The importance of healthy living is emphasized in a new study that has found a link between heart patients and diabetes. The new research published in the European Journal of Preventive Cardiology found that nearly 30% of patients with coronary artery disease have diabetes.
Lack of exercise and obesity are common risk factors for diabetes and heart disease, which leads researchers to highlight the urgent need for improvements in raising global awareness. Previous research has shown that countries that are most affected by diabetes are also at the epicenter of the obesity epidemic. Experts believe this can be due in part to urbanization and changes in physical activity and nutrition.
The study included an analysis of the CLARIFY registry, which included 32,694 patients with chronic coronary syndromes. They were from 45 countries in Europe, Asia, American, the Middle East, Australia, and Africa. All patients enrolled in 2009 and 2010 and were followed for five years.
It was found that all adverse events occurred more frequently in heart patients with diabetes. Among those patients with stable coronary heart disease, those with diabetes had a 38% higher rate of death over the five years. These patients also had a 28% higher risk of heart attack, stroke, or death from a cardiovascular event. Heart patients with diabetes had worse outcomes than those without diabetes, regardless of geographic region and ethnicity.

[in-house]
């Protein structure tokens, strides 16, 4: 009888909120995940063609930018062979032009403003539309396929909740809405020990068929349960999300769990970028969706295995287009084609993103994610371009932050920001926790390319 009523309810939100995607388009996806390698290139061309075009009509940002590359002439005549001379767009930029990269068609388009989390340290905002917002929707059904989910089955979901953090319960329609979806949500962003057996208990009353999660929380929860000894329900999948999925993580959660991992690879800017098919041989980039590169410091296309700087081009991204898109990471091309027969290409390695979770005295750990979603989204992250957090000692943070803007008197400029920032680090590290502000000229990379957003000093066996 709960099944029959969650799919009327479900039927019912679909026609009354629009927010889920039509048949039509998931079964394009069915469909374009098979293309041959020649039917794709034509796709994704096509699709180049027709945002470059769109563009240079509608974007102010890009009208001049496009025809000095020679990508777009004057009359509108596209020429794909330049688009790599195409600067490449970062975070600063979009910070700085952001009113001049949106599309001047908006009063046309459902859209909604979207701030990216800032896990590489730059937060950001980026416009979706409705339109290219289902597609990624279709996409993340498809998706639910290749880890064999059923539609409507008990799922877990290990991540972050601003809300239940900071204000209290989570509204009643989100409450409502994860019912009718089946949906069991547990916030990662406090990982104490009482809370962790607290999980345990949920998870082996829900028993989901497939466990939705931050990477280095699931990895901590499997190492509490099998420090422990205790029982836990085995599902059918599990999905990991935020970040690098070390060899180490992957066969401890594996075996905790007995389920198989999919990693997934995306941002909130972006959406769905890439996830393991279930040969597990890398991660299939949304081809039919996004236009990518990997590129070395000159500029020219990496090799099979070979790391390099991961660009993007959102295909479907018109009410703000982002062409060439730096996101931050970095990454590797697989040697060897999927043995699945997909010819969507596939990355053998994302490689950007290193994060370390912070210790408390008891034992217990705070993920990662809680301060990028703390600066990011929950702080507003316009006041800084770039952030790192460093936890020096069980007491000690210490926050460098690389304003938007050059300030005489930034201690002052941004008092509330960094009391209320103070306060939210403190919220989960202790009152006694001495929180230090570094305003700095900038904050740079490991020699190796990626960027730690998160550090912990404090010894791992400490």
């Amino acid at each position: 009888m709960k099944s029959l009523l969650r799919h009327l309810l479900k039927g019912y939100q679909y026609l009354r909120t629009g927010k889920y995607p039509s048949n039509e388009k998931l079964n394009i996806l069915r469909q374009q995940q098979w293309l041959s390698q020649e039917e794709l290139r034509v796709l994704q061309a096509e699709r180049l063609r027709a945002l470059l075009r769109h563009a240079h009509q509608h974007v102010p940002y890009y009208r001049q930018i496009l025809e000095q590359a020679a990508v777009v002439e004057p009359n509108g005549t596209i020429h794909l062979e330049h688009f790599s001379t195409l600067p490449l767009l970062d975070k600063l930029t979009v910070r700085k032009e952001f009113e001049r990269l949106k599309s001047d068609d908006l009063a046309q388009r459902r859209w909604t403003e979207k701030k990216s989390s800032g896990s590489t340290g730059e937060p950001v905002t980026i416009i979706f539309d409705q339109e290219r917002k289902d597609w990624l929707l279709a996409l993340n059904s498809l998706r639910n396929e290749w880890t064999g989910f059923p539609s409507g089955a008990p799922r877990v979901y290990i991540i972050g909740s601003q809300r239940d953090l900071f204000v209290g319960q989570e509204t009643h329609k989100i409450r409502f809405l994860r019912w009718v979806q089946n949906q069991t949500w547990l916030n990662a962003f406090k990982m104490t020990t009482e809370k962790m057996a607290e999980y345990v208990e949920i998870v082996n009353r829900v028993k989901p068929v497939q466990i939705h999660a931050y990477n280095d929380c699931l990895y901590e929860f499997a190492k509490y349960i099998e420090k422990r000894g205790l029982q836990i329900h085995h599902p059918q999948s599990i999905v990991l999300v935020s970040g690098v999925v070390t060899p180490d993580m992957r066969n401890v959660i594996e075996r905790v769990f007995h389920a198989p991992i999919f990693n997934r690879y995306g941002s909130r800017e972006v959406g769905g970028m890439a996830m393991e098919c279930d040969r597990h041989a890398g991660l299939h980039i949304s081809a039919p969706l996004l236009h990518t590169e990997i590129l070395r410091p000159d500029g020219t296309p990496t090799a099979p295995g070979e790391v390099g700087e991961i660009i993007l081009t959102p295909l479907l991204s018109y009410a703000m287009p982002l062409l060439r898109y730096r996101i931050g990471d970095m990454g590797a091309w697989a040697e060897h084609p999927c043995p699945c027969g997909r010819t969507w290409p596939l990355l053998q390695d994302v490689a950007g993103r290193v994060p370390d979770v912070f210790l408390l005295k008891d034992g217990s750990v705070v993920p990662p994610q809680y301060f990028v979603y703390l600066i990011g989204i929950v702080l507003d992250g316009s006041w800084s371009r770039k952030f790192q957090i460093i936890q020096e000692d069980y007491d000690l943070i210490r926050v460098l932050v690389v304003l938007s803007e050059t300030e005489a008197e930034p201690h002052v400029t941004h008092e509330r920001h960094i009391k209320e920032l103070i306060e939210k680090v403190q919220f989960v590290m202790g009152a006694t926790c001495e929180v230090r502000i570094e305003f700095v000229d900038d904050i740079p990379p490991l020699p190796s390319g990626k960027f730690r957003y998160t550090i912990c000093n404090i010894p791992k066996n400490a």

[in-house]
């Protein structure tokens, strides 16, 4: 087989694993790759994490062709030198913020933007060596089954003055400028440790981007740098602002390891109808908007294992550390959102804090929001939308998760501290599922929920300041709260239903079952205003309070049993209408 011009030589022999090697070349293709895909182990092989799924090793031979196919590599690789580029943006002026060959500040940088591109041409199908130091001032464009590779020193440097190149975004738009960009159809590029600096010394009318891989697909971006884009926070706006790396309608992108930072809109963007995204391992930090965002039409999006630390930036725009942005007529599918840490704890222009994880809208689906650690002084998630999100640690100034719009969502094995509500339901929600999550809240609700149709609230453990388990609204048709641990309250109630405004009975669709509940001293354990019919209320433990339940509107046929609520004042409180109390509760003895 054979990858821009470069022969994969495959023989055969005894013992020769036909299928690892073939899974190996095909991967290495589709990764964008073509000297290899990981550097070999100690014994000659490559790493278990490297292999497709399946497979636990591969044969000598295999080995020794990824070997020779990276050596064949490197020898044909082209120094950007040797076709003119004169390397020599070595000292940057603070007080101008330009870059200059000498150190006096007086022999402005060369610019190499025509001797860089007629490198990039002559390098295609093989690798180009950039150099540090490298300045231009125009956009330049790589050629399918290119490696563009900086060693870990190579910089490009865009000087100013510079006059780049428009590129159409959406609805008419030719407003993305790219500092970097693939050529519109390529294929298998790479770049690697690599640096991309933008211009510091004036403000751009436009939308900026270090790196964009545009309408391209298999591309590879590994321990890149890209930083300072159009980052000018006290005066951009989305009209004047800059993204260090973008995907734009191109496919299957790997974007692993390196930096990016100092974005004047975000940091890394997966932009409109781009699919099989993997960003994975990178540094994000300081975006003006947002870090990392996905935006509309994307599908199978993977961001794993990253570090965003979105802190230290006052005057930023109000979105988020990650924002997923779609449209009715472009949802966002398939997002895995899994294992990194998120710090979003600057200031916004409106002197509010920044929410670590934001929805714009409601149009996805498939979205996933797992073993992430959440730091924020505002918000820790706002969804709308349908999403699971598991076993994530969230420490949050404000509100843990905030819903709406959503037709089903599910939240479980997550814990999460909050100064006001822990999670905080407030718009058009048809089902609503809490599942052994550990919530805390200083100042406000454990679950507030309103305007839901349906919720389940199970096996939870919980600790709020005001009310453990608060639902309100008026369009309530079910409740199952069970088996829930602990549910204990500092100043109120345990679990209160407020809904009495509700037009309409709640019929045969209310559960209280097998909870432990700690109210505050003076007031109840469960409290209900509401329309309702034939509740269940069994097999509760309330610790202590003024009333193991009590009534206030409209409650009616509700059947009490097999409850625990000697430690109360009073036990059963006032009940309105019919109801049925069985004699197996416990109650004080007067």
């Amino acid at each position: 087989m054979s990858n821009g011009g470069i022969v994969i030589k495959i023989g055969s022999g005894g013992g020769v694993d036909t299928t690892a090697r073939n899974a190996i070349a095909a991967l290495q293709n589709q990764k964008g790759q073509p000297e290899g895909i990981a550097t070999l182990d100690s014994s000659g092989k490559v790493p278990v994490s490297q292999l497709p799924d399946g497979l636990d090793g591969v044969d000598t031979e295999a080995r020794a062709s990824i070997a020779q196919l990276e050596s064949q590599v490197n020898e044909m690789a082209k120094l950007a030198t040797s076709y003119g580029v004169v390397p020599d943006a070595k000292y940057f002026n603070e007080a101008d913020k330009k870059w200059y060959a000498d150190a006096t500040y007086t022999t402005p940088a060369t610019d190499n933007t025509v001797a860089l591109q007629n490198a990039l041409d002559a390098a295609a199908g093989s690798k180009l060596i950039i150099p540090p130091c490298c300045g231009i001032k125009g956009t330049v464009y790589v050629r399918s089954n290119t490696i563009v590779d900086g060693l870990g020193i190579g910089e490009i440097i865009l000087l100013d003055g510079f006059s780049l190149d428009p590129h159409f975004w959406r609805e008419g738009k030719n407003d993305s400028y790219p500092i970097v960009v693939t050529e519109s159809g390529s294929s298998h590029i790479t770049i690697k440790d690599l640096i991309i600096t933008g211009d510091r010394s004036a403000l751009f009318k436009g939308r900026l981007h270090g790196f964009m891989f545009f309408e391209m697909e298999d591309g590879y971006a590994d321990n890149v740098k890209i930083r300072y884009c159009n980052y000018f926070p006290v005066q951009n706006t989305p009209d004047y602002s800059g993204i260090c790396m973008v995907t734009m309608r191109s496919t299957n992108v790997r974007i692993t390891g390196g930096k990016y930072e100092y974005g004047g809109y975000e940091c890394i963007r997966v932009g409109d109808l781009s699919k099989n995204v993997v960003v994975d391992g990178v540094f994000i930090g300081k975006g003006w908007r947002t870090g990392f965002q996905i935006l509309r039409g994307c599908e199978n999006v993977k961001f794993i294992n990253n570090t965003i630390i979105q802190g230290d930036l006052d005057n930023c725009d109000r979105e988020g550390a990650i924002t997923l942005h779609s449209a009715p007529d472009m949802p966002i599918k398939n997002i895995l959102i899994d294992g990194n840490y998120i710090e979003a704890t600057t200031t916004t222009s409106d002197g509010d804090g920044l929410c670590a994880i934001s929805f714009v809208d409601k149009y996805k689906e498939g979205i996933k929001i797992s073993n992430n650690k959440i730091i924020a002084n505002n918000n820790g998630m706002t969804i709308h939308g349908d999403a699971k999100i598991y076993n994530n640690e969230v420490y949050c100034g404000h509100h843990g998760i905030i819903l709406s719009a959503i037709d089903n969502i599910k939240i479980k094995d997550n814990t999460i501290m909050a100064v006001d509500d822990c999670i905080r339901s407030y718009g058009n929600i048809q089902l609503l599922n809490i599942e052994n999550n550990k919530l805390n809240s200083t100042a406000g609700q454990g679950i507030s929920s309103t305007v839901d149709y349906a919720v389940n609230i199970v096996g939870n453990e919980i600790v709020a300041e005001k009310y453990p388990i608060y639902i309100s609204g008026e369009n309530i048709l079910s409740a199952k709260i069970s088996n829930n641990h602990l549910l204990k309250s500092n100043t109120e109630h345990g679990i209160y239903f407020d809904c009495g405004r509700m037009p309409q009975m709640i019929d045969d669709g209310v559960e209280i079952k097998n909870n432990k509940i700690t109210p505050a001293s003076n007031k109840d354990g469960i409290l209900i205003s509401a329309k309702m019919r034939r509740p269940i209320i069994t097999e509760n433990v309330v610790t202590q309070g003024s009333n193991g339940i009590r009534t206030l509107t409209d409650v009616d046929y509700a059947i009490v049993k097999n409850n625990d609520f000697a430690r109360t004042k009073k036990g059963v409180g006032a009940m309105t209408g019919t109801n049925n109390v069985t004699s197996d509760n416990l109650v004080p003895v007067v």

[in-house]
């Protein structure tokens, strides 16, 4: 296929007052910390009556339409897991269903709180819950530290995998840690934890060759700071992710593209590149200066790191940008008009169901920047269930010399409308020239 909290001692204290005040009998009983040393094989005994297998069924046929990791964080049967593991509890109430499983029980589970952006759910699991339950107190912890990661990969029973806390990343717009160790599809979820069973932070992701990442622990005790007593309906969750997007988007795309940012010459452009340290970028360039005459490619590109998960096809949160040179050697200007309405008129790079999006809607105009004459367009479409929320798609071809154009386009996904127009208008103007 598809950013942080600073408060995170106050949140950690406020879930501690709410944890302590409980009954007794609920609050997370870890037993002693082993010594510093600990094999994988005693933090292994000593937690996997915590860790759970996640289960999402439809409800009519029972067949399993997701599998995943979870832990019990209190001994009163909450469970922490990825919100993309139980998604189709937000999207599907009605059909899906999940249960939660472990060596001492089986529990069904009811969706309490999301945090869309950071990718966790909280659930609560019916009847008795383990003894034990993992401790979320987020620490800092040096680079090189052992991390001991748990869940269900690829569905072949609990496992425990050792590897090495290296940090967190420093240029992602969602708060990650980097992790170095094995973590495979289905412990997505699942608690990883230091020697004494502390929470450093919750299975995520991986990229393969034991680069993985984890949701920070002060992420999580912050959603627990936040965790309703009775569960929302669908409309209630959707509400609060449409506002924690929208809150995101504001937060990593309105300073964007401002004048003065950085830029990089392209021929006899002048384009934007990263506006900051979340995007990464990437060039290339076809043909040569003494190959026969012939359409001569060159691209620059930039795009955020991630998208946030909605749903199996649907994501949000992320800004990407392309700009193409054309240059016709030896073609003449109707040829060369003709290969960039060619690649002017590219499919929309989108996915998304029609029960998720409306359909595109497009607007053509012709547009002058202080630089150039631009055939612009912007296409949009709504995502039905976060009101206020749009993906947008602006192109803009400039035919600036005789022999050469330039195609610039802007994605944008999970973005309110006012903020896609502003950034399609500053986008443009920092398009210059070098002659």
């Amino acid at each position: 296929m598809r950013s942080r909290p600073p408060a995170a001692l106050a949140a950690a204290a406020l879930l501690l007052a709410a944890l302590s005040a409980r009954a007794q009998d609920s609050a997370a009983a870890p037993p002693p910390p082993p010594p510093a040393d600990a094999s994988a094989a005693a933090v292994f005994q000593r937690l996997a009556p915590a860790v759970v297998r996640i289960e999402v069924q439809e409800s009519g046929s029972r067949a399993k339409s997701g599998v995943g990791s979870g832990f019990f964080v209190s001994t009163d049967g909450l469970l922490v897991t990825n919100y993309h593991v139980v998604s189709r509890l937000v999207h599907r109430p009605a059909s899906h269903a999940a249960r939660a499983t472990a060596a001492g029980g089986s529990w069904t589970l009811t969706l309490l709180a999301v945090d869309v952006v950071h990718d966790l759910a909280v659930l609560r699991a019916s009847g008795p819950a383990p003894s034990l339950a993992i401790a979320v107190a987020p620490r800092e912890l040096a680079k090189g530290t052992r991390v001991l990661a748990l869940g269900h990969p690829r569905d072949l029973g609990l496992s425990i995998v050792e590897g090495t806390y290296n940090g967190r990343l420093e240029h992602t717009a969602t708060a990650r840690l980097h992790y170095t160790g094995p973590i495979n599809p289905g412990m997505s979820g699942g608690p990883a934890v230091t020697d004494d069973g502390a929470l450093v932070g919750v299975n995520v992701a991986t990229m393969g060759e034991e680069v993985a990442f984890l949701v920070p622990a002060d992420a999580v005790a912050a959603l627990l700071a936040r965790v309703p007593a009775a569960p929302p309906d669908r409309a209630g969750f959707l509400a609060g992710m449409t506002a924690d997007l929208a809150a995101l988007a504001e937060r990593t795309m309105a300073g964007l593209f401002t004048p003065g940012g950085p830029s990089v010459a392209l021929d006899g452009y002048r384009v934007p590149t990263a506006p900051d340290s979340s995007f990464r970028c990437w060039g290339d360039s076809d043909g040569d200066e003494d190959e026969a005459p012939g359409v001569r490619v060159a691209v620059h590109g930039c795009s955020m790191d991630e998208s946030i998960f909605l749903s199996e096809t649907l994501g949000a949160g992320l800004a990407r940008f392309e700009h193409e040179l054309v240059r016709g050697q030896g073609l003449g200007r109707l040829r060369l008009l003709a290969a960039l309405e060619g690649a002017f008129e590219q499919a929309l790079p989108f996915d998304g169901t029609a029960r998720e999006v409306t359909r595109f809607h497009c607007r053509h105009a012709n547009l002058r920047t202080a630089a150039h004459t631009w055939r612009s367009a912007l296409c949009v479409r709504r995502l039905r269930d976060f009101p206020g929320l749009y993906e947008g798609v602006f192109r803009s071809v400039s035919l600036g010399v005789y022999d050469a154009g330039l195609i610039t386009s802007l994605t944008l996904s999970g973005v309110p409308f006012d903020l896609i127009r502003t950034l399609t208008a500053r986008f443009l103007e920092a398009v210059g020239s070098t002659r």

Diabetes Prevalence in the General Population
In the general population, the diabetes prevalence is around 9%. This shows that patients with coronary heart disease are much more at risk for developing diabetes than the general population.
Study author Dr. Vidal-Petiot said, “Diabetes was linked with worse outcomes even in areas with the lowest prevalence. In Europe, for instance, diabetes was linked with a 29% greater risk of the combined outcome of heart attack, stroke, or cardiovascular death. This indicates that the management of these very high-risk patients with heart disease and diabetes should be improved. Each country needs to identify these patients and provide tailored educational and prevention programs.”
This study helps to outline the importance of healthy living to help control illness and disease. Those with cardiovascular disease or other heart problems can help to lower their chances of developing diabetes with weight control and exercise. Controlling blood pressure and cholesterol levels is also important and can help to reduce the risk.
Early detection is needed in those with coronary heart disease so that blood sugar levels can be controlled. By eating healthy and staying active, heart patients can greatly reduce their risk of developing a secondary disease.